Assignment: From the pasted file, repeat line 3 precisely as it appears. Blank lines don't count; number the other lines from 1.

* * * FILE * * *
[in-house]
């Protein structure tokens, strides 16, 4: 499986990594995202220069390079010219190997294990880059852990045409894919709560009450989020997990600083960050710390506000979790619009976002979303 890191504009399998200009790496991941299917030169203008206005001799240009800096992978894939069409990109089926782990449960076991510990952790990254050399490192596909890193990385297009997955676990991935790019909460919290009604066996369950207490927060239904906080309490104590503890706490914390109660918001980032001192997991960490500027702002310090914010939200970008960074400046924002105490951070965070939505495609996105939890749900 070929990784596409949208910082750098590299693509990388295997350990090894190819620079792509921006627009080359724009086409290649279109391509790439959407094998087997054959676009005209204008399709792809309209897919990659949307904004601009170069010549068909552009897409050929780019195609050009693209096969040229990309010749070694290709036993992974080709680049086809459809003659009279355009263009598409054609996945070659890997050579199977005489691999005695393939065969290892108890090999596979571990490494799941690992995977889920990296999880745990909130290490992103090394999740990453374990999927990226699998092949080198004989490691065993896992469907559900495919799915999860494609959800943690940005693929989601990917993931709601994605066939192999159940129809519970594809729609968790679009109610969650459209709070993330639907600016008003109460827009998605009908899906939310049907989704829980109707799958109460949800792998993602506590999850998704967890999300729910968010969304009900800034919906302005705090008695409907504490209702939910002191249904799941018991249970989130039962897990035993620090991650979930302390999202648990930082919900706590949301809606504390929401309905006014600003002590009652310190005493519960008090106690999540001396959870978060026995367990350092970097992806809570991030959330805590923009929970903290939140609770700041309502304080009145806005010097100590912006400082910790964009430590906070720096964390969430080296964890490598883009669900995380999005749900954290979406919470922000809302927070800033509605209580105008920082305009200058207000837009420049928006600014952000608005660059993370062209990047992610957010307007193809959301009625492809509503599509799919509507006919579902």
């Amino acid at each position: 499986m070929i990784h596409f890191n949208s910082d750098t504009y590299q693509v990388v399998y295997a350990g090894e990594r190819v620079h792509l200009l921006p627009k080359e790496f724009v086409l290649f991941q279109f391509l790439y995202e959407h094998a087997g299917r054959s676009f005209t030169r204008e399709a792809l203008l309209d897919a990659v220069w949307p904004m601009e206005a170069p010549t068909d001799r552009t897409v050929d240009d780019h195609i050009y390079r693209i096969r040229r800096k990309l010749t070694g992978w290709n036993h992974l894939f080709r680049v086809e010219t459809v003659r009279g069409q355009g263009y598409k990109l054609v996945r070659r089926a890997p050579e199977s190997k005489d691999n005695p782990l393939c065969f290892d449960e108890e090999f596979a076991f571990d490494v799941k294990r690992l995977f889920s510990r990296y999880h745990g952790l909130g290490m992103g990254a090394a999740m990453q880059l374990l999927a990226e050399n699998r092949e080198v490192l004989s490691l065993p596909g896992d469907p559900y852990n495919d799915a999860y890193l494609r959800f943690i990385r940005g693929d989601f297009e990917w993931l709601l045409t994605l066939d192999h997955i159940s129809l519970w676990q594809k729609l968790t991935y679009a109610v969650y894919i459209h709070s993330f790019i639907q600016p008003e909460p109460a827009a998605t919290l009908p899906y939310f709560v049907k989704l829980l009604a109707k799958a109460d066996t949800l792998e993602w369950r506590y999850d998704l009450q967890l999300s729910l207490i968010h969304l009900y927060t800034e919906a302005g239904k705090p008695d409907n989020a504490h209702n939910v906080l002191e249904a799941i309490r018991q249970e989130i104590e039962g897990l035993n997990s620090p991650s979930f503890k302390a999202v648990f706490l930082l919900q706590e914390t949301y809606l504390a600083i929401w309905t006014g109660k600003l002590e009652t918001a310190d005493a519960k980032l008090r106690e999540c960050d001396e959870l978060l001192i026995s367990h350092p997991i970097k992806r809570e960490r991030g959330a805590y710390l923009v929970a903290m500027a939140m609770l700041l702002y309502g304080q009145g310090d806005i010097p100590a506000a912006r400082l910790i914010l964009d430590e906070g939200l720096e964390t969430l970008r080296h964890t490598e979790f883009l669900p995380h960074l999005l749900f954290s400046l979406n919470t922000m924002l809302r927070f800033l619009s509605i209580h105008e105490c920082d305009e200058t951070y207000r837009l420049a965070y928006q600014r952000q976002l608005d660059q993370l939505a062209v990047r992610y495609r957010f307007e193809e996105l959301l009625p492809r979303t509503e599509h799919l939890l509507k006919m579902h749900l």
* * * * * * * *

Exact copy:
């Amino acid at each position: 499986m070929i990784h596409f890191n949208s910082d750098t504009y590299q693509v990388v399998y295997a350990g090894e990594r190819v620079h792509l200009l921006p627009k080359e790496f724009v086409l290649f991941q279109f391509l790439y995202e959407h094998a087997g299917r054959s676009f005209t030169r204008e399709a792809l203008l309209d897919a990659v220069w949307p904004m601009e206005a170069p010549t068909d001799r552009t897409v050929d240009d780019h195609i050009y390079r693209i096969r040229r800096k990309l010749t070694g992978w290709n036993h992974l894939f080709r680049v086809e010219t459809v003659r009279g069409q355009g263009y598409k990109l054609v996945r070659r089926a890997p050579e199977s190997k005489d691999n005695p782990l393939c065969f290892d449960e108890e090999f596979a076991f571990d490494v799941k294990r690992l995977f889920s510990r990296y999880h745990g952790l909130g290490m992103g990254a090394a999740m990453q880059l374990l999927a990226e050399n699998r092949e080198v490192l004989s490691l065993p596909g896992d469907p559900y852990n495919d799915a999860y890193l494609r959800f943690i990385r940005g693929d989601f297009e990917w993931l709601l045409t994605l066939d192999h997955i159940s129809l519970w676990q594809k729609l968790t991935y679009a109610v969650y894919i459209h709070s993330f790019i639907q600016p008003e909460p109460a827009a998605t919290l009908p899906y939310f709560v049907k989704l829980l009604a109707k799958a109460d066996t949800l792998e993602w369950r506590y999850d998704l009450q967890l999300s729910l207490i968010h969304l009900y927060t800034e919906a302005g239904k705090p008695d409907n989020a504490h209702n939910v906080l002191e249904a799941i309490r018991q249970e989130i104590e039962g897990l035993n997990s620090p991650s979930f503890k302390a999202v648990f706490l930082l919900q706590e914390t949301y809606l504390a600083i929401w309905t006014g109660k600003l002590e009652t918001a310190d005493a519960k980032l008090r106690e999540c960050d001396e959870l978060l001192i026995s367990h350092p997991i970097k992806r809570e960490r991030g959330a805590y710390l923009v929970a903290m500027a939140m609770l700041l702002y309502g304080q009145g310090d806005i010097p100590a506000a912006r400082l910790i914010l964009d430590e906070g939200l720096e964390t969430l970008r080296h964890t490598e979790f883009l669900p995380h960074l999005l749900f954290s400046l979406n919470t922000m924002l809302r927070f800033l619009s509605i209580h105008e105490c920082d305009e200058t951070y207000r837009l420049a965070y928006q600014r952000q976002l608005d660059q993370l939505a062209v990047r992610y495609r957010f307007e193809e996105l959301l009625p492809r979303t509503e599509h799919l939890l509507k006919m579902h749900l």